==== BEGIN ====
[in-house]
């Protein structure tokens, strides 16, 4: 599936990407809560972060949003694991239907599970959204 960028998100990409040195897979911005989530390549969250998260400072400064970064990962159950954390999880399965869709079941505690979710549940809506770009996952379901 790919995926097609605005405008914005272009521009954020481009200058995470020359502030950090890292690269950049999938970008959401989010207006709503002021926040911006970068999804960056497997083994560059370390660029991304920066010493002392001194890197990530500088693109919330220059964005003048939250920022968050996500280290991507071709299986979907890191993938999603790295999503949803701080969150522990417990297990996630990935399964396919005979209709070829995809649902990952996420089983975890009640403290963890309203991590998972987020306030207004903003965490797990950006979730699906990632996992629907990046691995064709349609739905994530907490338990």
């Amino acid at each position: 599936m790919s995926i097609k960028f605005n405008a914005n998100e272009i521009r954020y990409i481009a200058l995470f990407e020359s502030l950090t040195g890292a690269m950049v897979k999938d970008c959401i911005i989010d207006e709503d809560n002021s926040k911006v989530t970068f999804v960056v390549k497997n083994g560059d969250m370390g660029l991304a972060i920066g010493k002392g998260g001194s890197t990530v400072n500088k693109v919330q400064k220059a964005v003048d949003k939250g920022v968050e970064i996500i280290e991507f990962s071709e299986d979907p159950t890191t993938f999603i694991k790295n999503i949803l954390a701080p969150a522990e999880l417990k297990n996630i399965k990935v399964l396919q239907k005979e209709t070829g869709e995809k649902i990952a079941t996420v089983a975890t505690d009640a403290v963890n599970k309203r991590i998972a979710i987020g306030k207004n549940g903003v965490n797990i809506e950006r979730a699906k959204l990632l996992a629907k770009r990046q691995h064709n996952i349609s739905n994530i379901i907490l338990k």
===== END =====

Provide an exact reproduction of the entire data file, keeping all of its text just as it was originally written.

[in-house]
């Protein structure tokens, strides 16, 4: 599936990407809560972060949003694991239907599970959204 960028998100990409040195897979911005989530390549969250998260400072400064970064990962159950954390999880399965869709079941505690979710549940809506770009996952379901 790919995926097609605005405008914005272009521009954020481009200058995470020359502030950090890292690269950049999938970008959401989010207006709503002021926040911006970068999804960056497997083994560059370390660029991304920066010493002392001194890197990530500088693109919330220059964005003048939250920022968050996500280290991507071709299986979907890191993938999603790295999503949803701080969150522990417990297990996630990935399964396919005979209709070829995809649902990952996420089983975890009640403290963890309203991590998972987020306030207004903003965490797990950006979730699906990632996992629907990046691995064709349609739905994530907490338990």
């Amino acid at each position: 599936m790919s995926i097609k960028f605005n405008a914005n998100e272009i521009r954020y990409i481009a200058l995470f990407e020359s502030l950090t040195g890292a690269m950049v897979k999938d970008c959401i911005i989010d207006e709503d809560n002021s926040k911006v989530t970068f999804v960056v390549k497997n083994g560059d969250m370390g660029l991304a972060i920066g010493k002392g998260g001194s890197t990530v400072n500088k693109v919330q400064k220059a964005v003048d949003k939250g920022v968050e970064i996500i280290e991507f990962s071709e299986d979907p159950t890191t993938f999603i694991k790295n999503i949803l954390a701080p969150a522990e999880l417990k297990n996630i399965k990935v399964l396919q239907k005979e209709t070829g869709e995809k649902i990952a079941t996420v089983a975890t505690d009640a403290v963890n599970k309203r991590i998972a979710i987020g306030k207004n549940g903003v965490n797990i809506e950006r979730a699906k959204l990632l996992a629907k770009r990046q691995h064709n996952i349609s739905n994530i379901i907490l338990k």